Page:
ATNIX: Australian Twitter News Index, August 2016

As the 2016 federal election campaign recedes into memory, online engagement with the news in Australia has returned to what passes for normality these days. This is also reflected in the news sharing activities we are able to observe in the Australian Twitter News Index for August: the long-term patterns of how Twitter users’ attention is distributed across the leading news sites in the country continue to hold.

As this month’s data show, ABC News remains by far the most widely shared Australian news site, followed by the Sydney Morning Herald and The Conversation, whose numbers are as always substantially inflated by its large and growing international userbase. Further down the order, news.com.au has moved ahead of The Age again, reflecting perhaps the shift of focus away from sharing political news during the election campaign – an area that might be seen as the natural domain of The Age.
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Sky’s the limit – now share the love

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Sky News Sydney City Studio, by Newtown grafitti Flickr CC BY 2.0

Former editor of The Australian Chris Mitchell praised the performance of Sky News’ election coverage in a column last week, suggesting that it surpassed that of the ABC’s in some key respects, notably in its flexibility around scheduling, and in the range of commentators and contributors. Having followed both Sky News and ABC News 24 these last few weeks (and indeed for quite a few years now), I think this is a fair judgement, albeit one that has to be contextualised by the very different regulatory frameworks within which both channels operate.
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Whose kitchen rules? Annabel’s, of course!

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Annabel Crabb dines with colourful crossbench Senator Jacqui Lambie. Image: ABC Media Room.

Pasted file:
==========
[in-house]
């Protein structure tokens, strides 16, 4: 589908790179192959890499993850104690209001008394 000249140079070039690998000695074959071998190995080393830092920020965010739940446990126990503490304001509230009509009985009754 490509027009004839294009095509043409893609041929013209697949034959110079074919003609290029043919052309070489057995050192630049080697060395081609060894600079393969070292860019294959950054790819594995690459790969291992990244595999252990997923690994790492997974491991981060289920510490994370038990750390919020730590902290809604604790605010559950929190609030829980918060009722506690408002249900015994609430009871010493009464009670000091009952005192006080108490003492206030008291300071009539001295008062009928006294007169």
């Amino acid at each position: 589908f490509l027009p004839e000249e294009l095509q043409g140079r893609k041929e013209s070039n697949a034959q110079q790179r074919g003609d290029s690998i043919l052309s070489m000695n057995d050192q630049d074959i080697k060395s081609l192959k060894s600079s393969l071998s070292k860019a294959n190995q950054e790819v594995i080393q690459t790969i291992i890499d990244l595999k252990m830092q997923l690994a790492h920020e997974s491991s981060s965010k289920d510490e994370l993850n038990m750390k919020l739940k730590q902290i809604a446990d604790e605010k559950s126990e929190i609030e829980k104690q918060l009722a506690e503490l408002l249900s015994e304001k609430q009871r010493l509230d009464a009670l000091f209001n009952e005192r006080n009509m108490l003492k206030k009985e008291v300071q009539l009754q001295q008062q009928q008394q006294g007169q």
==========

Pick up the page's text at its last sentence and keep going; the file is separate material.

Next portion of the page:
Last week saw the return of one of the ABC’s most popular and innovative political media formats – Annabel Crabb’s Kitchen Cabinet, featuring on the first edition Jacqui Lambie.

You probably know the drill: Annabel rocks up to a politician’s home, or said pollie comes to her place in Sydney, and the two converse over food and drink about, well, anything really – not usually the big issues on the campaign news agenda, or the merits of the latest stoush between Malcolm and Bill, but personal stuff.
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Memo to Michelle Guthrie: as local newspapers die, might the ABC help out?

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ABC South Brisbane. Image source: Ash Kyd, flickr. CC By 2.0

The ABC’s new managing director, Michelle Guthrie, has been in the job for just over a week. She has already made it her mission to increase diversity at the broadcaster and Helen Vatsikopoulos offers some suggestions how this could be done. Our experts consider how to improve news and current affairs coverage, local content and digital services and Brian McNair (below) suggests how Guthrie could assist with the crisis in local and regional journalism.
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The death of newspapers – have we reached the tipping point?